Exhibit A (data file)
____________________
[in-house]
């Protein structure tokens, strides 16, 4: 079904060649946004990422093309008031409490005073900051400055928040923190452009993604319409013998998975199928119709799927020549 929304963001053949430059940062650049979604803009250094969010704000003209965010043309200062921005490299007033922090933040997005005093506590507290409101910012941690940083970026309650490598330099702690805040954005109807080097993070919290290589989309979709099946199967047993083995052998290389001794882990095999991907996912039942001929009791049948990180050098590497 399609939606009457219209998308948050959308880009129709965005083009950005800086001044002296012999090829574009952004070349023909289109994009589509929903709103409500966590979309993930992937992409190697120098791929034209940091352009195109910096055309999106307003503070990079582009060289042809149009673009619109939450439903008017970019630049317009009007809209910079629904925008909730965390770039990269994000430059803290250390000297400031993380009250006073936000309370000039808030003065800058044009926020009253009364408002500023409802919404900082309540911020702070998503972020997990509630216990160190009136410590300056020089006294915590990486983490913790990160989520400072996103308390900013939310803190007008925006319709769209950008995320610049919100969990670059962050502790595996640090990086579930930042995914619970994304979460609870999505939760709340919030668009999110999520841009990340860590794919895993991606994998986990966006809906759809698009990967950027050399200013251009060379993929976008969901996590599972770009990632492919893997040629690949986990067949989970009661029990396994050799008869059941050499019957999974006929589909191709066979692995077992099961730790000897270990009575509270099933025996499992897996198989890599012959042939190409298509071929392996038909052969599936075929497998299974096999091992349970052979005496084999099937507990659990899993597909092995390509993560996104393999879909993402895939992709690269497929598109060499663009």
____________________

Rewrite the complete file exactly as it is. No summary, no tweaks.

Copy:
[in-house]
């Protein structure tokens, strides 16, 4: 079904060649946004990422093309008031409490005073900051400055928040923190452009993604319409013998998975199928119709799927020549 929304963001053949430059940062650049979604803009250094969010704000003209965010043309200062921005490299007033922090933040997005005093506590507290409101910012941690940083970026309650490598330099702690805040954005109807080097993070919290290589989309979709099946199967047993083995052998290389001794882990095999991907996912039942001929009791049948990180050098590497 399609939606009457219209998308948050959308880009129709965005083009950005800086001044002296012999090829574009952004070349023909289109994009589509929903709103409500966590979309993930992937992409190697120098791929034209940091352009195109910096055309999106307003503070990079582009060289042809149009673009619109939450439903008017970019630049317009009007809209910079629904925008909730965390770039990269994000430059803290250390000297400031993380009250006073936000309370000039808030003065800058044009926020009253009364408002500023409802919404900082309540911020702070998503972020997990509630216990160190009136410590300056020089006294915590990486983490913790990160989520400072996103308390900013939310803190007008925006319709769209950008995320610049919100969990670059962050502790595996640090990086579930930042995914619970994304979460609870999505939760709340919030668009999110999520841009990340860590794919895993991606994998986990966006809906759809698009990967950027050399200013251009060379993929976008969901996590599972770009990632492919893997040629690949986990067949989970009661029990396994050799008869059941050499019957999974006929589909191709066979692995077992099961730790000897270990009575509270099933025996499992897996198989890599012959042939190409298509071929392996038909052969599936075929497998299974096999091992349970052979005496084999099937507990659990899993597909092995390509993560996104393999879909993402895939992709690269497929598109060499663009």